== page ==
Scout for Alfalfa Weevil in Southern Iowa

April 15, 2022
ICM News

In addition to checking alfalfa stands for winter injury, it is time to start thinking about scouting for alfalfa weevil. Even with recent cool temperatures, overwintering alfalfa weevil adults have become active, made their way to alfalfa fields, and have likely begun laying eggs in stems. Alfalfa weevil is a cool-season pest and is able to survive less than ideal temperatures by moving under residue or near the crown.

Adult alfalfa weevils become active and start laying eggs as soon as temperatures exceed 48°F. Alfalfa weevil egg hatching begins when 200-300 GDD (base 48°F) have accumulated since January 1. Based on accumulated GDD, alfalfa weevils may be active in the southern and western parts of the state (Figure 1). Areas in northern Iowa have lower GDD accumulation and may not see activity yet. Forecasted cooler temperatures are likely to slow down development of both the plant and pest across the state.

Growing degree days map.
Figure 1. Accumulated growing degree days (base 48°F) in Iowa from January 1 – April 13, 2021. Map courtesy of Iowa Environmental Mesonet, Iowa State University Department of Agronomy.

In Iowa, fields south of Interstate 80 should be scouted beginning at 200 GDD and fields north of Interstate 80 should be scouted beginning at 250 GDD. If plants are tall enough, use a sweep net to detect larvae (Photo 1), then systematically sample fields to determine larval numbers and plant height. If plants are still short due to slow development this spring, check plants for alfalfa weevil larvae beginning at the terminal leaflets. This encyclopedia article details alfalfa weevil identification and provides a scouting plan as well as information on economic thresholds for making treatment decisions. Early cutting is preferred to chemical treatments, especially when plants are at least 16 inches tall, but insecticides may be used if early harvest is not an option. The first cutting is at the greatest risk for alfalfa weevil feeding injury (Photo 1).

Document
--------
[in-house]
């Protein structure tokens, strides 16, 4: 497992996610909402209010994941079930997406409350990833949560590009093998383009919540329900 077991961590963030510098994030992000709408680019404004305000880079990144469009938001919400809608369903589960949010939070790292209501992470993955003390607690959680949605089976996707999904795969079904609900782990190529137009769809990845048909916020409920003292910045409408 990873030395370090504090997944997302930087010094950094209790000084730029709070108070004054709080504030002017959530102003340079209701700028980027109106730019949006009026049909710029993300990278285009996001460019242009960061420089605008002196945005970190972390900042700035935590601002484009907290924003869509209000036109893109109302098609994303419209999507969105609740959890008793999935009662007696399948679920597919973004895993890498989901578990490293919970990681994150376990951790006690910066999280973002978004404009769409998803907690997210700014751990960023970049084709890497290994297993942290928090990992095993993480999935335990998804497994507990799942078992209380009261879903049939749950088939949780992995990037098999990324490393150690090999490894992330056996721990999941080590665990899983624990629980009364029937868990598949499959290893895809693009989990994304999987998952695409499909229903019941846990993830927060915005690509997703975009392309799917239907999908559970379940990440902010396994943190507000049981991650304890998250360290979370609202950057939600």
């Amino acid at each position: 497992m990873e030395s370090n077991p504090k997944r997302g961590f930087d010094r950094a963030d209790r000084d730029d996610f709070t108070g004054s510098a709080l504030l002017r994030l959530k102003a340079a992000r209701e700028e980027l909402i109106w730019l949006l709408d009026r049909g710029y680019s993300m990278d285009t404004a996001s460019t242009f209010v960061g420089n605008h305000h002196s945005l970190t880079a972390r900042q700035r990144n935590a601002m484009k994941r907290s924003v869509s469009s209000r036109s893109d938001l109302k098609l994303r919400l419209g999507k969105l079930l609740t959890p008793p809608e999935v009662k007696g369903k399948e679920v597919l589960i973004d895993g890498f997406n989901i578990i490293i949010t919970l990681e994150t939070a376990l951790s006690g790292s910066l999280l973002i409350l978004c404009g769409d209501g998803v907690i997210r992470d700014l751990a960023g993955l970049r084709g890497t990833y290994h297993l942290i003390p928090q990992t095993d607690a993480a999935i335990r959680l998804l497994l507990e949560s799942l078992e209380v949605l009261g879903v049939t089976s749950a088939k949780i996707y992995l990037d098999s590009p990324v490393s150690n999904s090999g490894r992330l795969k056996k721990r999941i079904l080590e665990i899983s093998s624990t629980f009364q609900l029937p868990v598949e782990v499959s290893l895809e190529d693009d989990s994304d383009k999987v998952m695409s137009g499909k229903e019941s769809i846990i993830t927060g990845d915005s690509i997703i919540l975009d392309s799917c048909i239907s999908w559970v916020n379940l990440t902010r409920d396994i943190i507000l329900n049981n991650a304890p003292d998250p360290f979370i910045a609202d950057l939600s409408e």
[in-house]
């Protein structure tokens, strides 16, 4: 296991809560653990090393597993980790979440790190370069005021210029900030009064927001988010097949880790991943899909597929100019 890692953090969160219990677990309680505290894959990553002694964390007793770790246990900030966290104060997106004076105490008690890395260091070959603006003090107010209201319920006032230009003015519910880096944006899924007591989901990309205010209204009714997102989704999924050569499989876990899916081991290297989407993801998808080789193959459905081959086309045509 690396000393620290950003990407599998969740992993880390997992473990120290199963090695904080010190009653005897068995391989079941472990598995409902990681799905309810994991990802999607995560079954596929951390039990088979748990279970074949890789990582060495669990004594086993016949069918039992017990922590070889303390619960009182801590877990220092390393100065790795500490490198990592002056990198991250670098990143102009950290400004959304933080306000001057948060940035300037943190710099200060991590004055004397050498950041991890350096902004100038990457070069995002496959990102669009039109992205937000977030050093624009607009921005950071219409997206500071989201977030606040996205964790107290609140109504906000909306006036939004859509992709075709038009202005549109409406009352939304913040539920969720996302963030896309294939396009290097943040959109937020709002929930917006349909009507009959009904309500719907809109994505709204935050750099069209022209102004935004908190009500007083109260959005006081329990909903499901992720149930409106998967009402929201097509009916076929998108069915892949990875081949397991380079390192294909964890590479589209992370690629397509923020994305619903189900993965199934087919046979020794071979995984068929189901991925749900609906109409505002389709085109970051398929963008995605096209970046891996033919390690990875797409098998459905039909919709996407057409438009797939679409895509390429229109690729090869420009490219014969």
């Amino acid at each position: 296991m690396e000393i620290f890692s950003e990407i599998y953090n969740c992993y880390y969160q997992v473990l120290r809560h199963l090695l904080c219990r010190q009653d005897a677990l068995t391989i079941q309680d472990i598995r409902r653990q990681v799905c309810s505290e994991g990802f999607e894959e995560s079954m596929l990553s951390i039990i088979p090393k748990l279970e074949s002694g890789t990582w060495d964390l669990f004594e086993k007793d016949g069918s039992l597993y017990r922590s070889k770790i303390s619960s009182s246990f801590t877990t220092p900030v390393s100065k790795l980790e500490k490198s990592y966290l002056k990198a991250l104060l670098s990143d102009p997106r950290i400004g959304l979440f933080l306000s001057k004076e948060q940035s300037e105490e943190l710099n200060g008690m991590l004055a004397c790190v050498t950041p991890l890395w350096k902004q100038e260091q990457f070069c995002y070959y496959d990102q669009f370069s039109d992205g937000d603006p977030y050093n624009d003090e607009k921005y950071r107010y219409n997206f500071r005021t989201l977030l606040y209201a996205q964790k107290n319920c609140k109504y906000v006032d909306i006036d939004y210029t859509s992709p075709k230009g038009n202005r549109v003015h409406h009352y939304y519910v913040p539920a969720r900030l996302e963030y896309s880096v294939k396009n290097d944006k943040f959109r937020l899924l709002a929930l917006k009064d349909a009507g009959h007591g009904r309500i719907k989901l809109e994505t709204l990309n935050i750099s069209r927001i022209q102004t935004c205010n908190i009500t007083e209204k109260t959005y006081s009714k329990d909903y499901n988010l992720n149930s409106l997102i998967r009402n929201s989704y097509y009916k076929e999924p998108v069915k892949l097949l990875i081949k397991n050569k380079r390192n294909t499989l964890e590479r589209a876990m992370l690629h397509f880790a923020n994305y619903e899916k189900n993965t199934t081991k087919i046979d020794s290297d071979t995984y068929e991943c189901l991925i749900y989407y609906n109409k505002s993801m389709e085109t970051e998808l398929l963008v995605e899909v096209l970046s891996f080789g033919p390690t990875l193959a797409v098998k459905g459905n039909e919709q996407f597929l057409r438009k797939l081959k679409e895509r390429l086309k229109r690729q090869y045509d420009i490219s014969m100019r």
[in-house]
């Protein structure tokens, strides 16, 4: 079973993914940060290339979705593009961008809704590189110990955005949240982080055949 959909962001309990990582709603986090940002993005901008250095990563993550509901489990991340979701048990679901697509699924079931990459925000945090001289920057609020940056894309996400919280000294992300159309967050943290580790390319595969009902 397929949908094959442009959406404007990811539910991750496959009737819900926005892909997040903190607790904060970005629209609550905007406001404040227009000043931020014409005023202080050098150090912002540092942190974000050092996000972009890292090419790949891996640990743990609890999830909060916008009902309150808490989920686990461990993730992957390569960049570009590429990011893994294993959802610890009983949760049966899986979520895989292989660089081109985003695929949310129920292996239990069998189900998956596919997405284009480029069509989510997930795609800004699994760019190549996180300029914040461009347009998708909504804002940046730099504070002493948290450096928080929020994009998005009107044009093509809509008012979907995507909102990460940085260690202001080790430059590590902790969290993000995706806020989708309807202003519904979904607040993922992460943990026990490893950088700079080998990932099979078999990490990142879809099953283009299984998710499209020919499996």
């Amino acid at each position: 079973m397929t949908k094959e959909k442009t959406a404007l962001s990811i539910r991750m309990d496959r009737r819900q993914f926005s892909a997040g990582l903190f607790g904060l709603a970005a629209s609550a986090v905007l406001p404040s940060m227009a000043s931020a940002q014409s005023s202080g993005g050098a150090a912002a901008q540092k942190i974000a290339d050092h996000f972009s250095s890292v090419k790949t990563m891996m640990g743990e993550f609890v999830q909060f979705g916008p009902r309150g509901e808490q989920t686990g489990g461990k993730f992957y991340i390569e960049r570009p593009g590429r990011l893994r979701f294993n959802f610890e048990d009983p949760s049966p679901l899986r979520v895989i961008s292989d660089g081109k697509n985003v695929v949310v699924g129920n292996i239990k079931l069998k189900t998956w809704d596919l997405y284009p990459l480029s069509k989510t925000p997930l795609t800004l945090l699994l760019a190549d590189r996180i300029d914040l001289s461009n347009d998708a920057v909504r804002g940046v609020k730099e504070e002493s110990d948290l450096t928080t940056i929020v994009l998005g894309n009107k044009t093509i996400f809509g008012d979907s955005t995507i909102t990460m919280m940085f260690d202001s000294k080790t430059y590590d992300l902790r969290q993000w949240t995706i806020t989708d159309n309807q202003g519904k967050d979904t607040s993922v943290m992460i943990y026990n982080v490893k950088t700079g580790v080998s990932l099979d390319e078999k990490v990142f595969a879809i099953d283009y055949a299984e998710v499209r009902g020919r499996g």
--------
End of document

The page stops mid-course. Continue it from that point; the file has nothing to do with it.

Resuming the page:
alfalfa weevil.
Photo 1. Left: alfalfa weevil larvae detected using a sweep net. Right: In the same field, heavily defoliated alfalfa appears frosted from a distance. Photos by Angie Rieck-Hinz, Iowa State University.

Keep in mind that the economic threshold tables were developed based on healthy stands with plants 10-12 inches tall. Recent conditions (in 2022 we had drought, high alfalfa weevil populations, and a fall armyworm outbreak) may have increased stress on alfalfa stands, and those fields will be impacted greater than healthy stands. If this is the case, be on the conservative side of the ET tables when making treatment decisions.

Be aware! Recently, entomologists and agronomists have observed more early-season injury to alfalfa stands and prolonged feeding by alfalfa weevil (sometimes after the first cutting). Typically, adults move to sheltered areas during the summer and remain there to overwinter. However, during warm autumns and mild winters, alfalfa weevil adults may become active and lay eggs. The overwintering eggs hatch earlier in the spring than our degree day models predict (developed based on adult activity in the spring), thus people may observe earlier and prolonged feeding in alfalfa. Continue to scout after the first cutting! 

Links to this article are strongly encouraged, and this article may be republished without further permission if published as written and if credit is given to the author, Integrated Crop Management News, and Iowa State University Extension and Outreach. If this article is to be used in any other manner, permission from the author is required. This article was originally published on April 15, 2022. The information contained within may not be the most current and accurate depending on when it is accessed.

Authors: 

Ashley Dean Agriculture and Natural Resources Extension Specialist II

Ashley is an education extension specialist for field crop entomology at Iowa State University. She coordinates the Iowa Moth Trapping Network, the Regional Corn Rootworm Monitoring Network, and the Iowa Pest Alert Network. She also develops educational resources for field crop pests in Iowa and ...

Erin Hodgson Professor

Dr. Erin Hodgson started working in the Department of Entomology, now the Department of Plant Pathology, Entomology, and Microbiology, at Iowa State University in 2009. She is a professor with extension and research responsibilities in corn and soybeans. She has a general background in integrated...